I found this such a fascinating, clever, funny and also somehow moving novel. As disturbing as Miss Brodie’s desire for control was, her passion, creativity, intelligence and independence were inspiring and Spark brings her so vividly to life. I couldn’t help but think of her with compassion when I read of her fiance’s death; like so many others, she was a ‘surplus woman’ after the war, and had to forge an independent life for herself with little hope of the husband, children and home she was brought up to expect. She is the embodiment of a mid century spinster, throwing herself into teaching, hobbies and travel, developing an eccentric and forceful personality; she probably would have been someone entirely different had she married as planned. I do think there is something more than just a criticism of Fascism in Miss Brodie’s methods of creating clones of herself; I think Spark was also creating the idea of Miss Brodie wanting to build a legacy, leaving a part of her personality and world view behind through the children she taught. They became the offspring she never had the opportunity to have. It is, after all, rather symbolic that Miss Brodie dies of a ‘growth inside her’ – but not a child; instead, a malignant cancer, destroying her from the inside.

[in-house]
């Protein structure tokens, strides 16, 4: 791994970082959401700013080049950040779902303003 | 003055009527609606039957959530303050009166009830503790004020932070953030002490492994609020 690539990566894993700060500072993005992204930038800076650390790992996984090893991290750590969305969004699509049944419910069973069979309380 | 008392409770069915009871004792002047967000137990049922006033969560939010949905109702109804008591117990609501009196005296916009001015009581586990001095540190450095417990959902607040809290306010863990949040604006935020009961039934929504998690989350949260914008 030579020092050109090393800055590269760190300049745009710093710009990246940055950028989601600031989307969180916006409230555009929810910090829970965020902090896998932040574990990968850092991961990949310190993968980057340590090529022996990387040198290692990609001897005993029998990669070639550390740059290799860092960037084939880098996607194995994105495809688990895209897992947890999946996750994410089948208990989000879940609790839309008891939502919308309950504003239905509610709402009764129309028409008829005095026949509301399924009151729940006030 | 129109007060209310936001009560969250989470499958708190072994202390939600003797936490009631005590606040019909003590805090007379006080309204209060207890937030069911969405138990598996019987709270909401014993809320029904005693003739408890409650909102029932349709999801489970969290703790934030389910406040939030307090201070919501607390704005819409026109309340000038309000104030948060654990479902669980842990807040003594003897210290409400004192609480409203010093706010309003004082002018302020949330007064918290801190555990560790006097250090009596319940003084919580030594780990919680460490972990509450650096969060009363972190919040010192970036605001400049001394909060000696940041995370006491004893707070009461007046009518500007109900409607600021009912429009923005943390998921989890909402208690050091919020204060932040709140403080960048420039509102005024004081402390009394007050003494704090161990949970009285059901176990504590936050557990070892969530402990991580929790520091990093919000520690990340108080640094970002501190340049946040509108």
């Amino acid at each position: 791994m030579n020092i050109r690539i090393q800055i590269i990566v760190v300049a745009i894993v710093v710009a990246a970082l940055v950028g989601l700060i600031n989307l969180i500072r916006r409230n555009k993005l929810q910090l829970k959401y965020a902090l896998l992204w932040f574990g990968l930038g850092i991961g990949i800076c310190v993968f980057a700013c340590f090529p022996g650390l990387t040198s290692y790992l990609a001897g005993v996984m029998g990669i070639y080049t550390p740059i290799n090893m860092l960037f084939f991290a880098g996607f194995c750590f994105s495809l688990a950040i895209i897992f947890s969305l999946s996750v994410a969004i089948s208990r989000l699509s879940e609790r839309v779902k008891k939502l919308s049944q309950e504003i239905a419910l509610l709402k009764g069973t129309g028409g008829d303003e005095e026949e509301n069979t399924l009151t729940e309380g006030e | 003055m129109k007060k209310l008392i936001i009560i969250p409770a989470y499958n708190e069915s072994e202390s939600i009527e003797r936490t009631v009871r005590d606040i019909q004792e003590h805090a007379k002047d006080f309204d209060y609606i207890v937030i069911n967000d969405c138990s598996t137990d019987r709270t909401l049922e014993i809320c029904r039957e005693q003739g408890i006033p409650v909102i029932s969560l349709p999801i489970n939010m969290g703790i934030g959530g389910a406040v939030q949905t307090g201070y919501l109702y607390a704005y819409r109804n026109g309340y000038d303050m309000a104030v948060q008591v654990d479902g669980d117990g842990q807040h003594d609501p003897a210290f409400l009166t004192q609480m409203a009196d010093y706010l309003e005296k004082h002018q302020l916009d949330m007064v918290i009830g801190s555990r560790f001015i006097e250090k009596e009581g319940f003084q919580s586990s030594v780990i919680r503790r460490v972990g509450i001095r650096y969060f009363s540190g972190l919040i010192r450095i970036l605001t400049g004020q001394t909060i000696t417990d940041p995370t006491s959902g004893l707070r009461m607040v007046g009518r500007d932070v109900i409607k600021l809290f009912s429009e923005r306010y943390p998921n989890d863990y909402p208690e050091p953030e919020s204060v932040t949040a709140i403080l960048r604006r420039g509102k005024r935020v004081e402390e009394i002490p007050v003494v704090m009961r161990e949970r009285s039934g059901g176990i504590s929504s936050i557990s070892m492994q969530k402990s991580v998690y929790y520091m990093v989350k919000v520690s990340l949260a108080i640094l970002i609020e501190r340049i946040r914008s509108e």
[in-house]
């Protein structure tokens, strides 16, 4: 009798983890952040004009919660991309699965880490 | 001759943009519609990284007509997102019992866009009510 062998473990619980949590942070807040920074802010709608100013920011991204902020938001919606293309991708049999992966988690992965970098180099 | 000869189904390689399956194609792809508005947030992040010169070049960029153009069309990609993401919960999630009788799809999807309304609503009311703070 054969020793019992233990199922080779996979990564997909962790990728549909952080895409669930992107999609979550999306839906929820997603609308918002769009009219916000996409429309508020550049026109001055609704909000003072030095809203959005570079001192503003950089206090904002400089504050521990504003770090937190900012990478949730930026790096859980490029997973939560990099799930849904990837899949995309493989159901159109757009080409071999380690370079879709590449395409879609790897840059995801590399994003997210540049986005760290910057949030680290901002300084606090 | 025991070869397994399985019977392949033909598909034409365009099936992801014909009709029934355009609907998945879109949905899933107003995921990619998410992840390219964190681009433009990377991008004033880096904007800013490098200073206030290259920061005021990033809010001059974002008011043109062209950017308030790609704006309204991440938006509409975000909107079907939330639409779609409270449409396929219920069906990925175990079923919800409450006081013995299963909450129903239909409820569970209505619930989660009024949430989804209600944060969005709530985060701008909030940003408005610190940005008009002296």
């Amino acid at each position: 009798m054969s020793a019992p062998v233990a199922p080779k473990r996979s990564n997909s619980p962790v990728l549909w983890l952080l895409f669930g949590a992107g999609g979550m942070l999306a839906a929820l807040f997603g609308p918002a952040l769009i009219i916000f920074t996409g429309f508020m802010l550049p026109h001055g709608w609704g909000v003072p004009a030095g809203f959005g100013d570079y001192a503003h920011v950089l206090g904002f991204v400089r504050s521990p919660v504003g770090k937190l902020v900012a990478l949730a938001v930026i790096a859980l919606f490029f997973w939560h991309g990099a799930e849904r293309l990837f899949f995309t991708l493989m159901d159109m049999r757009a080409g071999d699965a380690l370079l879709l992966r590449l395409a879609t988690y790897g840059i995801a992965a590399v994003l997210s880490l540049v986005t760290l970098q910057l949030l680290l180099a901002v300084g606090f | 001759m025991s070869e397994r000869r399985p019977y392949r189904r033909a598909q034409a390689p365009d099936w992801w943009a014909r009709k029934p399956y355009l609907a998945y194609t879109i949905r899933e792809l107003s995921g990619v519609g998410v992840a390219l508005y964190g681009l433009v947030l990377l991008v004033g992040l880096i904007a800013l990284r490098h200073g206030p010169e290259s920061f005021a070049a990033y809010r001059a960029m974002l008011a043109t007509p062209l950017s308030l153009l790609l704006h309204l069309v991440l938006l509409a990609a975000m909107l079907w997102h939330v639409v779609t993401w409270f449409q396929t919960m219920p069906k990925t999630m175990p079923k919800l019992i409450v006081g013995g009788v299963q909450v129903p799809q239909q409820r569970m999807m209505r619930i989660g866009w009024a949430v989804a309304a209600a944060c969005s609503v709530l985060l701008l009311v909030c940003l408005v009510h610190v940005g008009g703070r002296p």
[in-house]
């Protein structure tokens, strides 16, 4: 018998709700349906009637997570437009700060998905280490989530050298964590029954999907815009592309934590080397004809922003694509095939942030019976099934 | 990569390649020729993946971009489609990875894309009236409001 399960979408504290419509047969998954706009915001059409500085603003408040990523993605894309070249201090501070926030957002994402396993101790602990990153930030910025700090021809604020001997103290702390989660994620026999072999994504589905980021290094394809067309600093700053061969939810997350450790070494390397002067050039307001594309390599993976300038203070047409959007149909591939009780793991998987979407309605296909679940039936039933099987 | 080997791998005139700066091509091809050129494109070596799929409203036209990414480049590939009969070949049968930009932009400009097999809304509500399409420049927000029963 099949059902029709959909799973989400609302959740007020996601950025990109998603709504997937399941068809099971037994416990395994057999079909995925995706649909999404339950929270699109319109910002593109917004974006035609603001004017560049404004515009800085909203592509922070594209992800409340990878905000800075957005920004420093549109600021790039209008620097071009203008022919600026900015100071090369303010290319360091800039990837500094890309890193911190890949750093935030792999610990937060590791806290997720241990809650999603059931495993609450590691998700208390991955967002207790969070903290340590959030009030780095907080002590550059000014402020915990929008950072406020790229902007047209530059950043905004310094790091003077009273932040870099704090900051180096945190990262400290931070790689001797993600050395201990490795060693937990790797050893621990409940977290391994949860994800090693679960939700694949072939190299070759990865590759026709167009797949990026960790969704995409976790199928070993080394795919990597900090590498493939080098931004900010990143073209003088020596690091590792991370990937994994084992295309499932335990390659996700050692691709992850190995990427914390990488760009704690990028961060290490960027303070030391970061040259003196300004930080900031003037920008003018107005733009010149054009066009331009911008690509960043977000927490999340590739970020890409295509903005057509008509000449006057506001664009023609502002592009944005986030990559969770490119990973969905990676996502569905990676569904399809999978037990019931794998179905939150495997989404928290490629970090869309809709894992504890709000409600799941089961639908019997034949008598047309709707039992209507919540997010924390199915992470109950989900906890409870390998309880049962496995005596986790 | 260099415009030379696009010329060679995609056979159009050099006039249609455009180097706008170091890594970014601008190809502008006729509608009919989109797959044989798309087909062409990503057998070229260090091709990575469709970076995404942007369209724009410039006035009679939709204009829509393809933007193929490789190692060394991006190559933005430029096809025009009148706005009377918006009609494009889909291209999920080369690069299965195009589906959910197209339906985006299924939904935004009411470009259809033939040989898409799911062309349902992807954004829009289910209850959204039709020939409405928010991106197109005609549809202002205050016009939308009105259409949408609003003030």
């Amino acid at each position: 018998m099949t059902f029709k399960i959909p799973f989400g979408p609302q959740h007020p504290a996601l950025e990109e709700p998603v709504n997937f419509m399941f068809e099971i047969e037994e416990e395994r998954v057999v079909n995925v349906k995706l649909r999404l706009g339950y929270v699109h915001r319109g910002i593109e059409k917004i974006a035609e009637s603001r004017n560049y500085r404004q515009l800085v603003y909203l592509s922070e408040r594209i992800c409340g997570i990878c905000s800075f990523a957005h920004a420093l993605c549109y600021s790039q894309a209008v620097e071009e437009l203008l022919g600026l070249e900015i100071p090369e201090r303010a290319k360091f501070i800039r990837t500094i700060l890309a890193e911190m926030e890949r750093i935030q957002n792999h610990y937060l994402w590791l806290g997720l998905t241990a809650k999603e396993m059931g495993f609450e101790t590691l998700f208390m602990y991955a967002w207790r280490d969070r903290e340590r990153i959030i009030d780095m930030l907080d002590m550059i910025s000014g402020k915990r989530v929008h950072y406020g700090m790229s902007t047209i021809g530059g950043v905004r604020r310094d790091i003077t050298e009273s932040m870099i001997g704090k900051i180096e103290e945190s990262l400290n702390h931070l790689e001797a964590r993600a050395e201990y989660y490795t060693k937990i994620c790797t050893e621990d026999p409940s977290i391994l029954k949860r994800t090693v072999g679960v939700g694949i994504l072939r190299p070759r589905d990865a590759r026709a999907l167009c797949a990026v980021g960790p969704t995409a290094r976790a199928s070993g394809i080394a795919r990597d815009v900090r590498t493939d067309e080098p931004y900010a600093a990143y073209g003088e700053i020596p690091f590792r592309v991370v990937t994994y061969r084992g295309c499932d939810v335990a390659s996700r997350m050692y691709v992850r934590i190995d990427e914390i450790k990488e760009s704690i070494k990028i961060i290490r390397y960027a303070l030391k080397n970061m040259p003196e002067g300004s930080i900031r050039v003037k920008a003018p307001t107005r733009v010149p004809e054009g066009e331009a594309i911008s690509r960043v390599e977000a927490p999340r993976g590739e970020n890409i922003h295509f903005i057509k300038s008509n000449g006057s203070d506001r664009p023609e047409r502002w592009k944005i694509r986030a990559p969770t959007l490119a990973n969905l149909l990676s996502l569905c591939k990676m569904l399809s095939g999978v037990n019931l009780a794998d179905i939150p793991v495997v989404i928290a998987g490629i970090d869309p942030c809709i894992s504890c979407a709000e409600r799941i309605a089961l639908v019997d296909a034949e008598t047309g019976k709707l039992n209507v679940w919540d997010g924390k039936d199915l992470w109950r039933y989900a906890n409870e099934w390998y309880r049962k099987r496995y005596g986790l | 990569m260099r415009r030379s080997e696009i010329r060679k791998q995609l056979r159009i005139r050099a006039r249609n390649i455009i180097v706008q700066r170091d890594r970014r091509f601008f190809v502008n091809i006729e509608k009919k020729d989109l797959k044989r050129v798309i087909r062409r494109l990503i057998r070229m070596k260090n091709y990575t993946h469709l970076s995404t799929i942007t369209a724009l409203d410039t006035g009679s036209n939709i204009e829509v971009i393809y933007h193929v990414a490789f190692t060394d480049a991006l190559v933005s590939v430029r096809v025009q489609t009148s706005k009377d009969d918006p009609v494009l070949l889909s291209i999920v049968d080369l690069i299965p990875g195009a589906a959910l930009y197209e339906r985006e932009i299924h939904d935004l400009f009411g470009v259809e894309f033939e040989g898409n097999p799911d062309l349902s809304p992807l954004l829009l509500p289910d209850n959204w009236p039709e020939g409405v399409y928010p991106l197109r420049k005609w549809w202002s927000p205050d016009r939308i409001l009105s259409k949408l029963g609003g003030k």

No review of mine could hope to do justice to the complexity and intricacy of this novel, which is a real work of art. I haven’t even touched on the intense religious atmosphere that reigns throughout, and of how Miss Brodie herself is a sort of High Priestess of her own religion; it’s no surprise that one of her set ends up a Nun when you think about the almost religious devotion they had for their teacher in their youth. In fact, the path of unswerving devotion, followed by disillusion and betrayal, and then a reconnection later in life is a fairly typical religious narrative, echoed in many Bible stories, and this turns out to be the story of the most prominent of Miss Brodie’s ‘set’. I found reading The Prime of Miss Jean Brodie a real intellectual challenge; it was stimulating as well as entertaining, and I thoroughly enjoyed the experience. I’m looking forward to reading more Spark in future, and am delighted that Simon and Harriet are doing such an excellent job of promoting her brilliance this week. I must also thank the lovely Lija at Penguin for sending me this gorgeous new edition of the novel; it’s part of the Penguin Essentials series and the covers are all very striking; do check them out!